Cruise Ship Disaster: Captain Released on House Arrest
Radio logs show captain claimed he was thrown from ship, ordered to return.
Jan. 17, 2012 — -- An Italian judge has ordered the captain of the doomed cruise ship Costa Concordia be released on house arrest following his first appearance in court today after he allegedly steered the massive ship into rocks and then abandoned the passengers aboard the sinking vessel.
At a press conference, one of the prosecutors would not say what 52-year-old Capt. Francesco Schettino said in his defense during the hearing, but recordings of the radio transmissions between Schettino and the Port Authority revealed today that after Schettino said he abandoned the ship, he claimed he had been thrown from it in the first place.
"We abandoned ship," Schettino says in the recording.
"And with 100 people still on board you abandon ship? [expletive]" a Port Authority official says in response.
Then, Schettino appears to correct himself, saying, "I didn't abandon any ship... because the ship turned on its side quickly and we were catapulted into the water."
The luxury cruise ship was carrying more than 4,000 passengers and crew when it struck rocks Friday evening near Giglio, off the coast of Tuscany. Rescue efforts have been ongoing, but as of Monday night, at least two dozen people remained unaccounted for. At least 11 people were killed in the wreck's aftermath.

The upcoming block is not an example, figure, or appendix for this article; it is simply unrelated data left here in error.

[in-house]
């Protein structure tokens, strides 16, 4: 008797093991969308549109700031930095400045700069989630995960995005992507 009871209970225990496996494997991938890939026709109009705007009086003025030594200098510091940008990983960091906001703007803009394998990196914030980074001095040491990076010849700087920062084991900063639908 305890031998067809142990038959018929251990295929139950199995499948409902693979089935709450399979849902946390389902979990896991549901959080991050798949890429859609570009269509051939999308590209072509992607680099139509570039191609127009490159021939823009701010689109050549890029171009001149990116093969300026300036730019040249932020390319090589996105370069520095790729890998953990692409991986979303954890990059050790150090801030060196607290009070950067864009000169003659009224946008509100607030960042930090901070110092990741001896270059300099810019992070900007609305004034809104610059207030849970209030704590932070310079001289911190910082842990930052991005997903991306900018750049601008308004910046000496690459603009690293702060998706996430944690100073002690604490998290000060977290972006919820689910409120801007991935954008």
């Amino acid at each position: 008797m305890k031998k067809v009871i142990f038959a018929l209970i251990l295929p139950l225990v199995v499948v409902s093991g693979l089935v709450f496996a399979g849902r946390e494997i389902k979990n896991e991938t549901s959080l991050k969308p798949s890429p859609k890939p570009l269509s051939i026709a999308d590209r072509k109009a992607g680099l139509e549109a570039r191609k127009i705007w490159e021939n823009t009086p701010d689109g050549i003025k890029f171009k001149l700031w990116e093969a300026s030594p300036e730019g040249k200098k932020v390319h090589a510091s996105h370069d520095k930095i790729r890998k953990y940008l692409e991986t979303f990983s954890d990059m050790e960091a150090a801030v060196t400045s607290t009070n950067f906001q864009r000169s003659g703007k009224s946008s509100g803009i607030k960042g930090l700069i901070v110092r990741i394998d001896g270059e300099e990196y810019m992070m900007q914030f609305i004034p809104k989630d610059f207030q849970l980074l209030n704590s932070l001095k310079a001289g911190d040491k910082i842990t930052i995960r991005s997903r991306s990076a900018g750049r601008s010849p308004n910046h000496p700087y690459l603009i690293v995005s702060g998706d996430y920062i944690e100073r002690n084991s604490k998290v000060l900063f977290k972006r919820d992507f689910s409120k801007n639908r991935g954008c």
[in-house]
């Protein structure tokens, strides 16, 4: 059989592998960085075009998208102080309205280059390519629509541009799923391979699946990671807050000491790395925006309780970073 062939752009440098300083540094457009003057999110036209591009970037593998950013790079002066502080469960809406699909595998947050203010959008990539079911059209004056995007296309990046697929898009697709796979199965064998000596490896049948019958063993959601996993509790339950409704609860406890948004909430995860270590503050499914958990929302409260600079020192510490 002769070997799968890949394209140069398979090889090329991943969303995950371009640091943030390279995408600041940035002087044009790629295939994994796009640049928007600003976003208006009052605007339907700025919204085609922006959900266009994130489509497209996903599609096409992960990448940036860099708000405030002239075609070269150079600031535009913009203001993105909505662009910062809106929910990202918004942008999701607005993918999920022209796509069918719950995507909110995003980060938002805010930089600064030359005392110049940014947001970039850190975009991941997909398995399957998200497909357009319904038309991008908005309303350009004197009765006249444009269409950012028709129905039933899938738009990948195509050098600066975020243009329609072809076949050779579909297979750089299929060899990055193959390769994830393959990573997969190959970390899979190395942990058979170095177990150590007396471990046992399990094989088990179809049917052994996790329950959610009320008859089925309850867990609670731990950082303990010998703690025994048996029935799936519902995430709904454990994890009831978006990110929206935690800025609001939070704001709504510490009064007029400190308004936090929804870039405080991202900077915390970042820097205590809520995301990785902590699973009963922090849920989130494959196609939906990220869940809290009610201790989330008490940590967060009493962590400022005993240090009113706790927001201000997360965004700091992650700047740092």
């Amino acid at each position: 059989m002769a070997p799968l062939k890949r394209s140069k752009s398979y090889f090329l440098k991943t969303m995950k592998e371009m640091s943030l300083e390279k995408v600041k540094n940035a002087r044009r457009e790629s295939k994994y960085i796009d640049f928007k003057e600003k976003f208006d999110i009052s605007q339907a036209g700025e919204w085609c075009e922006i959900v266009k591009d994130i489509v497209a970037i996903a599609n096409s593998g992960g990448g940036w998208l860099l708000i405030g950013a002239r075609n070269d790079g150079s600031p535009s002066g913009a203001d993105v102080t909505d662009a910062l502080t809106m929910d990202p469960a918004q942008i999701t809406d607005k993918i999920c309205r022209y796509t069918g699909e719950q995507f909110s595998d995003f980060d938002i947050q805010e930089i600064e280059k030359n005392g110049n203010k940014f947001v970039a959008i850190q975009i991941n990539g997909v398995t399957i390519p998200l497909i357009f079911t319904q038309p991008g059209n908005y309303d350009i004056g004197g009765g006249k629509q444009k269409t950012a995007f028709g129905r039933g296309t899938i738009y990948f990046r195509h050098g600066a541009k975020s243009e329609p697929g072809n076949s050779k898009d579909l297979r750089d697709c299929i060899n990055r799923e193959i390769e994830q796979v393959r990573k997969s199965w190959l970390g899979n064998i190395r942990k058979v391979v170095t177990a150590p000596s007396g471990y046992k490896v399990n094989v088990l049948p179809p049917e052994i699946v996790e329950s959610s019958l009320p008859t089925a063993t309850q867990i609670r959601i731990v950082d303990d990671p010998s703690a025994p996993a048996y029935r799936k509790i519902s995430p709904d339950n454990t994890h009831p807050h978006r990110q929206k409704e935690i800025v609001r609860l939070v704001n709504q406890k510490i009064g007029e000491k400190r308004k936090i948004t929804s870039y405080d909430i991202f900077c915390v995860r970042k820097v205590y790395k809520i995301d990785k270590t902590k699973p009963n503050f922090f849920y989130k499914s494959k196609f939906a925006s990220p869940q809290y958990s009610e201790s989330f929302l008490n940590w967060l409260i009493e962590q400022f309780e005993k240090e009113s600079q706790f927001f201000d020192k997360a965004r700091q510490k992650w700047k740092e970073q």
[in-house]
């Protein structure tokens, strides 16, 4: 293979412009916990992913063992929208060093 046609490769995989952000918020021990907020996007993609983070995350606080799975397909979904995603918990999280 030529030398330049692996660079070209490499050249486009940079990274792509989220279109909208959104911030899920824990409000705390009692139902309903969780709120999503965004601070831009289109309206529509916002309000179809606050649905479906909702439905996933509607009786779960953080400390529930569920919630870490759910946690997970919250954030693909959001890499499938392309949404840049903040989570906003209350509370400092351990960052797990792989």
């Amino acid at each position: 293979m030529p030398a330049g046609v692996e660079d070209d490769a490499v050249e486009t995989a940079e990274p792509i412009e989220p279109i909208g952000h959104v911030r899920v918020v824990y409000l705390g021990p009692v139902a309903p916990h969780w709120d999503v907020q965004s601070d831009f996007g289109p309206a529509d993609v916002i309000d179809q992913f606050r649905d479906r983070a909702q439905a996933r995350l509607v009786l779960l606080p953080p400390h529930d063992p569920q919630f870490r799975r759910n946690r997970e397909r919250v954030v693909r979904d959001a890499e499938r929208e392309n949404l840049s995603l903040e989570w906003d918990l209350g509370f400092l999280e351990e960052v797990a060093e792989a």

Italian prosecutors said the growing evidence Schettino was responsible for the accident, and then failed to protect his passengers. According to a published account by a cook onboard, a full half hour after the incident, Schettino was still asking for his dinner and drinks and reportedly demanded to know where his female companion's dessert was.
Schettino has claimed the ship hit uncharted rocks and that he acted honorably, previously telling reporters he and his crew were the last to leave.
But that's not true according to newly-released audio of port authority radio transmissions to the captain, in which Schettino is repeatedly berated for not returning to the ship.
"Captain, this is an order, now I am in charge. Get back on that ship and coordinate the operations. There are already casualties," the port authority official told Schettino.
"How many?" the captain responded.
"You should tell me that! What do you want to do, go home? Now you get back on that ship and tell us what can be done, how many people are still there and what do they need," the port authority official said.
"OK, OK, I am going," Schettino said.
As a captain for the Costa line since 2006, the year the Concordia was launched, the dark-haired, debonair Schettino was described as a favorite with passengers, especially women.
But if it is true that he and other officers fled the ship, leaving passengers behind, it would be a clear violation of what is regarded as the first law of the sea.
"The captain is the last person to leave the sinking ship," veteran cruise ship commander Capt. William Wright told ABC News. "I find it very hard to understand how any captain under such dire circumstances would elect to leave his vessel."
The Costa line said the captain was wrong to steer so close to the island, although this video from Italian TV is said to show the Concordia, horns blaring one night last August, sailing within a few hundred feet of the island -- a course the Costa line says was authorized and approved in advance.
Prosecutors, however, said Schettino went beyond authorized procedure and was a reckless show-boater.
"You want to screen out the risk takers," marine legal expert John Hickey said. "You want to screen out the hot doggers. You want to screen out people who are not willing to take responsibility."